After the intensity of Law and Order, the next episode was always going to suffer in comparison. I’m not sure what the production team for Survivors could have done to deliver an episode which didn’t pale into comparison with the tour de force that came prior. But what they did provide has so many things I didn’t like about it that I still think they could have done better.
We open with yet more new ‘survivors’; one of whom is a heavily pregnant woman, Laura. We’ve looked at adults and children surviving the viral apocalypse but what about newborns? Will they be immune, or will we be in a Gone to the Angels situation? A horrific thought, but not one for this episode apparently.
We are also introduced to a new villain of the week – a man called Huxley, who is hording supplies and trading them for gold (with the aim to becoming rich and powerful when the world returns to normal). Laura and her companion, Norman, are on the run from Huxley and pitch up at our friendly community looking for sanctuary.
Consequently, this brings Huxley and his men to the grange looking for Laura and, despite Abby’s efforts to conceal their presence, the game is given away (by the kids) and he vows to come back and get Laura.
To provoke the community, Huxley burns crops, attacks Arthur and Paul and slaughters their flock of sheep. With Laura still refusing to go back to Huxley, he declares that he will lay siege to the grange and in an attempt to avoid this, the community decide to pre-emptively strike against Huxley.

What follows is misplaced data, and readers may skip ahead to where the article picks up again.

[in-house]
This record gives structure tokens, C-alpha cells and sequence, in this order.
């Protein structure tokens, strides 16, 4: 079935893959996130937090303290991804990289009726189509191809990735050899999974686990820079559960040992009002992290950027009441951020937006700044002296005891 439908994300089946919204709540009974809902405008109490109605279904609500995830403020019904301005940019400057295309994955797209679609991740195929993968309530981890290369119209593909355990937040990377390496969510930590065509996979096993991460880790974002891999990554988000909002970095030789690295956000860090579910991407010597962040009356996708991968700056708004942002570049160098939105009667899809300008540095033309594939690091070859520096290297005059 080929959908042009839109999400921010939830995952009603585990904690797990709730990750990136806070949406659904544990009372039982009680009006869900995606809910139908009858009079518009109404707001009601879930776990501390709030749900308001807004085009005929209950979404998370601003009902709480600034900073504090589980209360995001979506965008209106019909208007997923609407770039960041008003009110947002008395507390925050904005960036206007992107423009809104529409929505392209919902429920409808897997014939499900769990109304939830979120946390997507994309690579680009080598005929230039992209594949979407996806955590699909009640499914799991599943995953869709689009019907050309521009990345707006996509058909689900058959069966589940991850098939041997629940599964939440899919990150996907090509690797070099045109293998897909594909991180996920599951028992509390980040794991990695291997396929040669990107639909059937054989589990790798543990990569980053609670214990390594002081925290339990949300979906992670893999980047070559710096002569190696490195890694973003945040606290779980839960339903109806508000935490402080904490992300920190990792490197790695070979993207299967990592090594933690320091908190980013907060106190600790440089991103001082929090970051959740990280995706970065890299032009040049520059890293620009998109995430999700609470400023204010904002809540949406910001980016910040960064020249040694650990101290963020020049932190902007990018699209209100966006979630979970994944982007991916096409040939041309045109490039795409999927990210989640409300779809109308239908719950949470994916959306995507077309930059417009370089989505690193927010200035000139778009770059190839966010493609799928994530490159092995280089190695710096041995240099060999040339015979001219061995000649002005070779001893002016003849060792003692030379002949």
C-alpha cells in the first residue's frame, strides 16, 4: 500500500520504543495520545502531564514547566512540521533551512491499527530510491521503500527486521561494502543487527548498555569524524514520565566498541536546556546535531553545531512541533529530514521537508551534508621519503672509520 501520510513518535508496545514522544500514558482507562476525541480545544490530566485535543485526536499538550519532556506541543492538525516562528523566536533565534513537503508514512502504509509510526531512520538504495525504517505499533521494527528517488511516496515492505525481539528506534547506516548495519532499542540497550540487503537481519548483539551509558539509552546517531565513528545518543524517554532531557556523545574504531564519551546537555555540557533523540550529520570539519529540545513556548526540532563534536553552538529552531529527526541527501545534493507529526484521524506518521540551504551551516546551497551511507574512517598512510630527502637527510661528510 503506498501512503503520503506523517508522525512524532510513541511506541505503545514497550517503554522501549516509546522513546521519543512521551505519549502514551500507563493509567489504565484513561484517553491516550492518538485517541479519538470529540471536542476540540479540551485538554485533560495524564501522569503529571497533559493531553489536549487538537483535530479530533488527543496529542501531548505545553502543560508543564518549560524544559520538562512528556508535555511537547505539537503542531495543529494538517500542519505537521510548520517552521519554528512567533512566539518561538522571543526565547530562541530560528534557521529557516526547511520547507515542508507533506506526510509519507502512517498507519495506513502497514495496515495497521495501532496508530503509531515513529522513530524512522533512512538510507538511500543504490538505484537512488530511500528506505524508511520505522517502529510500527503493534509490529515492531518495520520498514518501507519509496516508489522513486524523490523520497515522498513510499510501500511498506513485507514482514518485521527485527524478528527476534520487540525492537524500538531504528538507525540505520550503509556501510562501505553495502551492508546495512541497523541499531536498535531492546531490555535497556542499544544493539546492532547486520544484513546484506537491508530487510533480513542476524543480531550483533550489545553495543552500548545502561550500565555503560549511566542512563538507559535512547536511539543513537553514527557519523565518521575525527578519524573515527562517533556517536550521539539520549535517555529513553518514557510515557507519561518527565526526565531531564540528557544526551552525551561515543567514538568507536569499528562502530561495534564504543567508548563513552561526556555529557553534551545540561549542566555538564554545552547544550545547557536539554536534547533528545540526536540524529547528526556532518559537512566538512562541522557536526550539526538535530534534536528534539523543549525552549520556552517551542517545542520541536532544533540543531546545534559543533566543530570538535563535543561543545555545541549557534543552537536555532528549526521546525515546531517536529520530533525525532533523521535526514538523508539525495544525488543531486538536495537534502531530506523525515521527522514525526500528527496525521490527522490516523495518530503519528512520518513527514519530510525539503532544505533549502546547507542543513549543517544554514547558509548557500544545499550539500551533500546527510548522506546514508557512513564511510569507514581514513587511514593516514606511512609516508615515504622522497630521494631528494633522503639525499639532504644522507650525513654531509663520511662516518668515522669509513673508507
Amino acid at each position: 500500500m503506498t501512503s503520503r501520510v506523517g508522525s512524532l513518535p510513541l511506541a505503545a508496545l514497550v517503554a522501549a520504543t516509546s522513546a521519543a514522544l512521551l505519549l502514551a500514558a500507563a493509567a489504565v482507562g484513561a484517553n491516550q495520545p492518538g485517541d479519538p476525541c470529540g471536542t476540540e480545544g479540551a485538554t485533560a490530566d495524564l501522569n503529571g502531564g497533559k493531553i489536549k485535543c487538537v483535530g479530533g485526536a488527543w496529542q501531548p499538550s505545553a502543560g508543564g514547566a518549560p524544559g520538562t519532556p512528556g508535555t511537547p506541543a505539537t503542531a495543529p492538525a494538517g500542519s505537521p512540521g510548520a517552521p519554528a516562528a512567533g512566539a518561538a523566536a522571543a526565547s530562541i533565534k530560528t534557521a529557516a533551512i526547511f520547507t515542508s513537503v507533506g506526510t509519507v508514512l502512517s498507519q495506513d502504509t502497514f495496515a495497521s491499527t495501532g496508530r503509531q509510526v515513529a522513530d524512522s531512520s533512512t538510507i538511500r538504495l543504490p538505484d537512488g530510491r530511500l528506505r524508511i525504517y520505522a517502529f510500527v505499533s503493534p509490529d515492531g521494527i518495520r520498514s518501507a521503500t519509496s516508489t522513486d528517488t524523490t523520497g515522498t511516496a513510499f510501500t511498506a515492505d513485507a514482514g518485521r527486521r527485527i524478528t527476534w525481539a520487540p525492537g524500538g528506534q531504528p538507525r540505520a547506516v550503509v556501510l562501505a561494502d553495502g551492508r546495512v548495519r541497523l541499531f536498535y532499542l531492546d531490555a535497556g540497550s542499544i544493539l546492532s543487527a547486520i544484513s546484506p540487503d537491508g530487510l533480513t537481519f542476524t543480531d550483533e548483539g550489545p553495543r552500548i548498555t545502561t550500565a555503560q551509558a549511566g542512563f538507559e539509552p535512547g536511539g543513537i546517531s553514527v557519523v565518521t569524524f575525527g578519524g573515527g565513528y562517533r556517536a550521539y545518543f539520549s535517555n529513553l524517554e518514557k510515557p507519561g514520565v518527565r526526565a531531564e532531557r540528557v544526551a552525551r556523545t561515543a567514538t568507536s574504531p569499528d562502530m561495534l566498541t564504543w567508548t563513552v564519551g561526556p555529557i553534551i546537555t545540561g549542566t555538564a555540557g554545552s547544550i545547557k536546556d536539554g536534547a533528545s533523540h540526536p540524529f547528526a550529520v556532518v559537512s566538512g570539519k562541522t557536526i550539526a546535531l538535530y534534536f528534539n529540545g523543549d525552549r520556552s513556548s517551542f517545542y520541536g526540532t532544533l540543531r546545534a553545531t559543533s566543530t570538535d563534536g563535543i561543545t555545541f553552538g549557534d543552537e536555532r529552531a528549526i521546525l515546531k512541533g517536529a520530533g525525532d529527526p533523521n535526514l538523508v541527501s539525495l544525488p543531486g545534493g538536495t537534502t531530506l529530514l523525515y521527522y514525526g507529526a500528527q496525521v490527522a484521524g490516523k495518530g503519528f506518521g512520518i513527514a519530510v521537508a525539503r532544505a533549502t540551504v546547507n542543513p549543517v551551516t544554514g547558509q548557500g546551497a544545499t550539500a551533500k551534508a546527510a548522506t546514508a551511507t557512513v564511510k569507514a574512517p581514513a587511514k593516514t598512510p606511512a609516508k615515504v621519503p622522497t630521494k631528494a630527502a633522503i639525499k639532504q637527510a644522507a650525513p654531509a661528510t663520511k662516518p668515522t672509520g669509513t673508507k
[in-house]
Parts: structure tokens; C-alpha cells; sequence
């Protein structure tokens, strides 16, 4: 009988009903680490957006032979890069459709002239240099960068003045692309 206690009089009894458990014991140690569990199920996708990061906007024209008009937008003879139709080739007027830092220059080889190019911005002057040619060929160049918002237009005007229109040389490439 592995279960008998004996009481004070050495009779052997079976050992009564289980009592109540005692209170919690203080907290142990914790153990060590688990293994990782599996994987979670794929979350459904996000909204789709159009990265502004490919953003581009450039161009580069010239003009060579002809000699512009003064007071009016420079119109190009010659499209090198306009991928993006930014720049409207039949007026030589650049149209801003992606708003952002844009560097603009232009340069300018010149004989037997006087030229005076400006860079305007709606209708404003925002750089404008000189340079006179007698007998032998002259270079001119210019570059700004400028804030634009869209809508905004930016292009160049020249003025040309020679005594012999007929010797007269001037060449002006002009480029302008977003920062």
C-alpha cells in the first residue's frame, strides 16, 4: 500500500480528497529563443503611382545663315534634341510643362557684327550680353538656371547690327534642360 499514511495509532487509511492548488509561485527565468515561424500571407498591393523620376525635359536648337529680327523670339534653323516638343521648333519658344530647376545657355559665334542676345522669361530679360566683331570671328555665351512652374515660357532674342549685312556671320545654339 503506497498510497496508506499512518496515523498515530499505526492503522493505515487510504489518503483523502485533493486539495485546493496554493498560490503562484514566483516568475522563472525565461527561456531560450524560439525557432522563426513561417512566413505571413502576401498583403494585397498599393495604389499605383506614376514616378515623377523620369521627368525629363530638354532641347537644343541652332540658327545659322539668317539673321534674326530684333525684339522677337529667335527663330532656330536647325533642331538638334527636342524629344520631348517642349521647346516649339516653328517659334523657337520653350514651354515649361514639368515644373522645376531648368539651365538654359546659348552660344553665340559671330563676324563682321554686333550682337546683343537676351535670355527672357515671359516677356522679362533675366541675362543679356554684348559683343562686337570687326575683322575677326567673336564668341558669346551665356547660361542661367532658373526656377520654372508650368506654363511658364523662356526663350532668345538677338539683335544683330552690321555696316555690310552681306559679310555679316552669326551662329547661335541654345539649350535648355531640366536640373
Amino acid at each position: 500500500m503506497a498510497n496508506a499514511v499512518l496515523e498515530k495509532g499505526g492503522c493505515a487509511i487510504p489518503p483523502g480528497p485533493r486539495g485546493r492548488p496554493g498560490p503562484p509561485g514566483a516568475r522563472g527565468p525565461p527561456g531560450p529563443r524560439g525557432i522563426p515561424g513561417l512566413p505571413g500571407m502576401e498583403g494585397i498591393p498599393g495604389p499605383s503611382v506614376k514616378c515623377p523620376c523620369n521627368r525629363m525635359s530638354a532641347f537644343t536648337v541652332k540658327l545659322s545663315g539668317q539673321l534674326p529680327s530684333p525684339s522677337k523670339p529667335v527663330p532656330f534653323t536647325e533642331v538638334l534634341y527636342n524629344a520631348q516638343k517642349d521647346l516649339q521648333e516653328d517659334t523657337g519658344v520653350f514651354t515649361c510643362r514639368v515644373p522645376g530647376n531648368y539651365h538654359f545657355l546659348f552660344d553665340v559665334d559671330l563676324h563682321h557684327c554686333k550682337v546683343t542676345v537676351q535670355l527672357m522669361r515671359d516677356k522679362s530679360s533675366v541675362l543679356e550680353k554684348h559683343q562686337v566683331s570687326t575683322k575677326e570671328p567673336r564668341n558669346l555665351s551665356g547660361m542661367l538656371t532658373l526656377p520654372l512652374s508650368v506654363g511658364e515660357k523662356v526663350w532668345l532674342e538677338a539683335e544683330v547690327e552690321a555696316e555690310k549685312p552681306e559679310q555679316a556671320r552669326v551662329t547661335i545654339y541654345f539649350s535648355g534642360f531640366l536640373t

In the ensuing battle, Tom Price is shot dead but not before he has killed Huxley. With Huxley dead, the other men leave and Laura decides to stay at the grange with her child.
The story focusses on the not-very-interesting dilemma involving Huxley and Laura; characters we have only just been introduced to who give us nothing to really care about. Regulars such as Jenny are pushed well into the background but are being replaced by one-note characters for the sake of some plot. Huxley is a relatively dull villain (played by Glyn ‘The Power of Kroll’ Owen) and Laura’s defining characteristic is the fact she is pregnant. There are hints she was in an abusive relationship with Huxley (he wants her to get rid of the baby) but it isn’t really explored in any meaningful way.
But none of this is particularly involving. Most disappointing of all is the use of Tom in light of the events of the previous episode. There is no follow-up. There is a brief exchange between Greg and Tom at the beginning of the episode but then nothing. Tom’s demise at the close of the episode smacks horrendously of pushing out the issues that keeping his character around would have caused. Rather than deal with having a self-confessed murderer in the community and explore Greg and Abby’s complicity in keeping the fact secret could have produced some great drama. Instead, however, Tom commits what I presume is supposed to be a noble sacrifice to redeem his character a little. It all seems rather pointless.
Overall, The Future Hour is a complete come down from the intensity of Law and Order. There was, realistically, little chance of this episode reaching the heights of its predecessor. However, it as if the production team haven’t even tried to match it and the ramifications are brushed quietly under the carpet.
With three episodes of this series left, I wonder whether it will peter out or manage to claw back some drama and tension.
A primary school teacher and father of two, Andrew finds respite in the worlds of Doctor Who, Disney and general geekiness. Unhealthily obsessed with Lance Parkin’s A History, his Doctor Who viewing marathon is slowly following Earth history from the Dawn of Time to the End of the World. He would live in a Disney theme park if given half the chance.